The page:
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Visit Florida

The State of Florida :

With it 660 miles of beautiful beaches, more than 8,000 lakes (including Lake Okeechobee, which measures 700 square miles), more than 33 springs and 4,500 islands, Florida is an American aquatic paradise.

And since the earliest of times, Florida has meant the dream of a new life in paradise for many: Creek Indians escaping the British; Spaniards and Greeks looking for a better life; Cuban refugees dreaming of political freedoms and tourists escaping cold weather and industrial cities.

The "Sunshine State" has always been a place where almost everyone is from somewhere else.

People first reached Florida at least 12,000 years ago.
The rich variety of environments in prehistoric Florida also supported a large number of plants and animals.

Written records about life in Florida began with the arrival of the Spanish explorer and adventurer Juan Ponce de León in 1513.
Sometime in April, Ponce de León waded ashore on the northeastern coast of Florida, possibly near present-day St. Augustine.
He called the area "La Flórida", in honor of Pascua Florida ("the feast of the flowers"), Spain's Easter time celebration.

Other Europeans may have reached Florida earlier, but no firm evidence of this has been found.

Britain gained control of Florida in 1763 in exchange for Havana, Cuba, which the British had captured from Spain during the Seven Years' War (1756-63).
Spain evacuated Florida after the exchange, leaving the province virtually empty.
The British had ambitious plans for Florida. First, it was split into two parts: East Florida, with its capital at St. Augustine; and West Florida, with its seat at Pensacola.
British surveyors mapped much of the landscape and coastline and tried to develop relations with a group of Indians who were moving into the area from the North. The British called these people of Creek Indian descent "Seminolies", or Seminoles.

The two Floridas remained loyal to Great Britain throughout the War for American Independence, however, Spain regained control of the rest of Florida as part of the peace treaty that ended the American Revolution.
Finally, after several official and unofficial U.S. military expeditions into the territory, Spain formally ceded Florida to the United States in 1821

As a territory of the United States, Florida was particularly attractive to people from the older Southern plantation areas of Virginia, the Carolinas, and Georgia, who arrived in considerable numbers.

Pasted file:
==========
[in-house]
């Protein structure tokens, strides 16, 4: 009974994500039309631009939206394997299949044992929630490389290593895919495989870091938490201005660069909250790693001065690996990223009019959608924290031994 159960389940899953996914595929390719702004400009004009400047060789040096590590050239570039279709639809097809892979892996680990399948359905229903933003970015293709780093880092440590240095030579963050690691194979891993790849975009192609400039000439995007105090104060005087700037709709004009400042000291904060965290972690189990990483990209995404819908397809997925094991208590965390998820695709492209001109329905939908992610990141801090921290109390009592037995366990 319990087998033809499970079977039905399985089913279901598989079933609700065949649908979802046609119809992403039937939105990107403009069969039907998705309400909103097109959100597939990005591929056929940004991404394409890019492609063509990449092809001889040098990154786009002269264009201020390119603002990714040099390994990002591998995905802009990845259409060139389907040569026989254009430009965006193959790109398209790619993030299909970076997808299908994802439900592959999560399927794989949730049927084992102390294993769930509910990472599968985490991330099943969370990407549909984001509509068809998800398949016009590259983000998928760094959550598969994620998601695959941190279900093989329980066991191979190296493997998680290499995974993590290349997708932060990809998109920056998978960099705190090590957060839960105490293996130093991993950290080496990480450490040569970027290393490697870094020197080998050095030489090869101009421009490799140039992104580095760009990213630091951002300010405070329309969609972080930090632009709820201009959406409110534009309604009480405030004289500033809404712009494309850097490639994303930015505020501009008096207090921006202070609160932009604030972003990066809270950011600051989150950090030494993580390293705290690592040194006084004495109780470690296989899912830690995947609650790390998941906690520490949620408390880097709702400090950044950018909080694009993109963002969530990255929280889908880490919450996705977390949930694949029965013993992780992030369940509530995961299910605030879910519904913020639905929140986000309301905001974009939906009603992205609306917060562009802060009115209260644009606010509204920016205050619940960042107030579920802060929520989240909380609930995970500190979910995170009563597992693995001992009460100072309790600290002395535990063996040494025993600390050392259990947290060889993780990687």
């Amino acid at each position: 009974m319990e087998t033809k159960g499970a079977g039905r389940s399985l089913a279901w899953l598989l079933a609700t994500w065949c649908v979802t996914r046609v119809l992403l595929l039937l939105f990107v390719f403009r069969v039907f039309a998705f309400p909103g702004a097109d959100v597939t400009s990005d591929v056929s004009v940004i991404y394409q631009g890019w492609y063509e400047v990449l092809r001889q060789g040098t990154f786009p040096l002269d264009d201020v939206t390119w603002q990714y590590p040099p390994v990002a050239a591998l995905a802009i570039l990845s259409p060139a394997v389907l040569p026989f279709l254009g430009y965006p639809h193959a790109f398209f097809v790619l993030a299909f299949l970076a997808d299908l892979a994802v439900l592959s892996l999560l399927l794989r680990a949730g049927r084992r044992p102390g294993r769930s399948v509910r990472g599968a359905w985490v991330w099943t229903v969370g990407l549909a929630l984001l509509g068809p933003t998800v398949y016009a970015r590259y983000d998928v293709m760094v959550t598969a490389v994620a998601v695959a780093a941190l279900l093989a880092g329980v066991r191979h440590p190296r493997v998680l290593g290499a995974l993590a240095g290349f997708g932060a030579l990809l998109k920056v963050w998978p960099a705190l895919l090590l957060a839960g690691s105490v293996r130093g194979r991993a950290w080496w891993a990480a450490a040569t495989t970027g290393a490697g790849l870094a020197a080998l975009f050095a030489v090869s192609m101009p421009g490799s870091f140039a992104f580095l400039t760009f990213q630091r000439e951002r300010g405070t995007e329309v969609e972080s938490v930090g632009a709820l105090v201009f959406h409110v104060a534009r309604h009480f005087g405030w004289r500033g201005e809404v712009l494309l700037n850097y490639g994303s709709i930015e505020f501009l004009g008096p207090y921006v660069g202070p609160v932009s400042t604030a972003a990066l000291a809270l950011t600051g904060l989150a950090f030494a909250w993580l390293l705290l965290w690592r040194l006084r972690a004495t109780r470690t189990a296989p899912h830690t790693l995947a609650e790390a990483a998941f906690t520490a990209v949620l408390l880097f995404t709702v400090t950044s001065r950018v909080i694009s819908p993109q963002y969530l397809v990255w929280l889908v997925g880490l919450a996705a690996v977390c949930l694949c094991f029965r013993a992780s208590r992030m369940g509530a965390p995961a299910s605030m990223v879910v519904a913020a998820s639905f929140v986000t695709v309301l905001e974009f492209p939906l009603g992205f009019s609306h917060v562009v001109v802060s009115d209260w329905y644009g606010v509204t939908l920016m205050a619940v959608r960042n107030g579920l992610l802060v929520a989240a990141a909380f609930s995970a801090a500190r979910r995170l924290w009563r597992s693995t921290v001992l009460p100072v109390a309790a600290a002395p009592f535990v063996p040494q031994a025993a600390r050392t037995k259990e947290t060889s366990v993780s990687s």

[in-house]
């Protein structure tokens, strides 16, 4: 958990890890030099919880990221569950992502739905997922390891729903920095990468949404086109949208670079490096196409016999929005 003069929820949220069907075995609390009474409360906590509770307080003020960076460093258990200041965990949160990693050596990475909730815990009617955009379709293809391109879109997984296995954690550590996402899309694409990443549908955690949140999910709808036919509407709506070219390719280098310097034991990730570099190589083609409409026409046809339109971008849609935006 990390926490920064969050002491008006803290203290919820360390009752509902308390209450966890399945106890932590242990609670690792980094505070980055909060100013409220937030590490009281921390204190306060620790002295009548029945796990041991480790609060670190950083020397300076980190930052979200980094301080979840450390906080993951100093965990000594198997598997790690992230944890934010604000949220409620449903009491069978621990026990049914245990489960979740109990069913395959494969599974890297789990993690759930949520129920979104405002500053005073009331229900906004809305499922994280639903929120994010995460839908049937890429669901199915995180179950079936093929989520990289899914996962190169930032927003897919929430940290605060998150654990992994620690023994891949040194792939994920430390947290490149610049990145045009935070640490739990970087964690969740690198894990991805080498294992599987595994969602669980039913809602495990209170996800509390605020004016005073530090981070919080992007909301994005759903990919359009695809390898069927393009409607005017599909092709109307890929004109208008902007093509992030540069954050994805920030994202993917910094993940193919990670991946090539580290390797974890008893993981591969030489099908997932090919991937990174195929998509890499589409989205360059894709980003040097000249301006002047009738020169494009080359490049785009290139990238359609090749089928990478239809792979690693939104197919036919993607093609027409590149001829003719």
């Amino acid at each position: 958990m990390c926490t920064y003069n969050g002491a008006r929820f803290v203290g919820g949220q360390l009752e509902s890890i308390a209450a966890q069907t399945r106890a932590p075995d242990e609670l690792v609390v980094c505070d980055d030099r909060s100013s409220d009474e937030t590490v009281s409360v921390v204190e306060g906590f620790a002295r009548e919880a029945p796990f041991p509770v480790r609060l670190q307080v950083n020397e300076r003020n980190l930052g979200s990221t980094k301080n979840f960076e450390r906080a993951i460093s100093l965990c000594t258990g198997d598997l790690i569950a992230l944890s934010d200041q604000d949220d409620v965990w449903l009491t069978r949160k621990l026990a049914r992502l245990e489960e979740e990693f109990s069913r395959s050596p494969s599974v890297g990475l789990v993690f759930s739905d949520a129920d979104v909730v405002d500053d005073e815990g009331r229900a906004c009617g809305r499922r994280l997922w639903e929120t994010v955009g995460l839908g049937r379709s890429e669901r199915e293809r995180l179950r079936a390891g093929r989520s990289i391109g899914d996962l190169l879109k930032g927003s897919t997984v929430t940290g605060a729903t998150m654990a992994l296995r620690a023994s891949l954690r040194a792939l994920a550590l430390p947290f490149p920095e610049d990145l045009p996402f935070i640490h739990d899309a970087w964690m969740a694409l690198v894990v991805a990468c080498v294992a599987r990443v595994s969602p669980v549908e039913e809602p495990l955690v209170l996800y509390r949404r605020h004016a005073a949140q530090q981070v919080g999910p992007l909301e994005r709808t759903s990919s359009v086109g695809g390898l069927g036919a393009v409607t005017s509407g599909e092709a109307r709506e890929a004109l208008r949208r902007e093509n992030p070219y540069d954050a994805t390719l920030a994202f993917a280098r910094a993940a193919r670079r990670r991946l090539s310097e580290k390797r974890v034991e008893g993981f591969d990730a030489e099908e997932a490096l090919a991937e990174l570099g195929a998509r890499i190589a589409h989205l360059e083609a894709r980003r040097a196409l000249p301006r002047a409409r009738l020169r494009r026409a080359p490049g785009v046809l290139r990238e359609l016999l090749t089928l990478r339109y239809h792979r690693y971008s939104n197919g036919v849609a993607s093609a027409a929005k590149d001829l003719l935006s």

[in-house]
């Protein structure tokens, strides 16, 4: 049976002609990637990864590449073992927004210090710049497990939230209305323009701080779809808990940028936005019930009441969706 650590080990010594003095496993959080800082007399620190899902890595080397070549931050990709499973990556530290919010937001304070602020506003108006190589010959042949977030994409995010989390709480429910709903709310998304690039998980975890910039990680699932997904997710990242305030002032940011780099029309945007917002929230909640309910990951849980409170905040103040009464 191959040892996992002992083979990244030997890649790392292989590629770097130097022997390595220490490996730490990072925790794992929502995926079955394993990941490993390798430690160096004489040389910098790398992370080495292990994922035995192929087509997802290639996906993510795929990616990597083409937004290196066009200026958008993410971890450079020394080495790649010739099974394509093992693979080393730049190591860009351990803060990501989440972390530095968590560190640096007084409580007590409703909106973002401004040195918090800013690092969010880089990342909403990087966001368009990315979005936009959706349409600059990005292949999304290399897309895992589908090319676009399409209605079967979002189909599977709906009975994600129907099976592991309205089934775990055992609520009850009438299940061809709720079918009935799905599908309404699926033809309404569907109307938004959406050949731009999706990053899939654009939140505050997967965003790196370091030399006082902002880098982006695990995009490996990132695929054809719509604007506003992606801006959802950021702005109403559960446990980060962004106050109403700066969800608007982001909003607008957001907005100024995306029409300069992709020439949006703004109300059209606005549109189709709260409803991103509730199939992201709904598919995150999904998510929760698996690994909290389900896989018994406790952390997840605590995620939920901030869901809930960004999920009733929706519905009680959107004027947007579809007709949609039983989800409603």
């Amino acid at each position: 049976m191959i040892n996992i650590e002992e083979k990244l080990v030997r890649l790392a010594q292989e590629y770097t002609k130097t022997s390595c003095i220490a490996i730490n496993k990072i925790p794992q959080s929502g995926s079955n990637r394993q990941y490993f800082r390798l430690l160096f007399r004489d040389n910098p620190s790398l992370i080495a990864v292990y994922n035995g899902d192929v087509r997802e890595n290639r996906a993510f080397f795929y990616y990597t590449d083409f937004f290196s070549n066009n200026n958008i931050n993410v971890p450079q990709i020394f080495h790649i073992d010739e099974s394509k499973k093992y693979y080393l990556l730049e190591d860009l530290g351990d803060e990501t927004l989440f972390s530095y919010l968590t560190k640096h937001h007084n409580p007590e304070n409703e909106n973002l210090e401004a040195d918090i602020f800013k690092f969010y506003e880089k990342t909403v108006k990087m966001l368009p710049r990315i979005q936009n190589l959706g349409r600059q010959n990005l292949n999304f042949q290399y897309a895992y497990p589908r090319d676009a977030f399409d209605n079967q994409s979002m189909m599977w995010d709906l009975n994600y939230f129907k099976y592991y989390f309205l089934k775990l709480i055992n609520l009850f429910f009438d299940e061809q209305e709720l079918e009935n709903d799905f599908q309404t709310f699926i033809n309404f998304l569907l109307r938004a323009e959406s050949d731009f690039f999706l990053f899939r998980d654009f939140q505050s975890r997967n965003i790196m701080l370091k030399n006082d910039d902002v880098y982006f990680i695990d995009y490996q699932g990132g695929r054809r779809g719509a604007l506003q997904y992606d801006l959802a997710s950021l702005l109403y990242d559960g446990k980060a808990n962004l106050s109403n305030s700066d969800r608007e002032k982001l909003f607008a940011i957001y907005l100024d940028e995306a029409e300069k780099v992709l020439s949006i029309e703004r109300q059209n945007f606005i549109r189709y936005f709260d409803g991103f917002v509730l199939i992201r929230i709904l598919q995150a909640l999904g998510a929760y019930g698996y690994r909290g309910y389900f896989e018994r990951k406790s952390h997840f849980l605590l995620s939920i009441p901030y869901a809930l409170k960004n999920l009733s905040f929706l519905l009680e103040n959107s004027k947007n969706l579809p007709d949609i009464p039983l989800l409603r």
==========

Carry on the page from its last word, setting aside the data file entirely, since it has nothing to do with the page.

Among Florida's native population, the name of Osceola has remained familiar after more than a century and a half.
Osceola was a Seminole war leader who refused to leave his homeland in Florida.
Seminoles, noted for their fighting abilities, won the respect of U.S. soldiers for their bravery, fortitude, and ability to adapt to changing circumstances during the Second Seminole War (1835-42).

Today, reservations occupied by Florida's Indian people exist at Immokalee, Hollywood, Brighton (near the city of Okeechobee), and along the Big Cypress Swamp.
In addition to the Seminole Indians, the Miccosukee Tribe also calls Florida home.

Prior to the Civil War, Florida had been well on its way to becoming another of the southern cotton states.

Afterward, however, the lives of many residents changed.

The Ports of Jacksonville and Pensacola again flourished due to the demand for lumber and forest products to rebuild the nation's cities.

Beginning in the 1870s, residents from northern states visited Florida as tourists to enjoy the state's natural beauty and mild climate.
Steamboat tours on Florida's winding rivers were a popular attraction for these visitors.

In 1898, national attention focused on Florida when the Spanish-American War began.

The port city of Tampa served as the primary staging area for U.S. troops bound for the war in Cuba.

Many Floridians supported the Cuban people's desire to be free of Spanish colonial rule.

By the turn of the century, Florida's population and per capita wealth were increasing rapidly; the potential of the "Sunshine State" appeared endless.

By the end of World War I, land developers had descended on this virtual gold mine.

With more Americans owning automobiles, it became commonplace to vacation in Florida.
Many visitors stayed on, and exotic projects sprang up in southern Florida.
Some people moved onto land made from drained swamps.
Others bought canal-crossed tracts through what had been dry land.

The real estate developments quickly attracted buyers, and land in Florida was quickly sold and resold. Profits and prices for many developers reached inflated levels.

Hotel Reservations Florida
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Hotel Reservations Florida
Hotel Reservations Florida

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Hotel Reservations Florida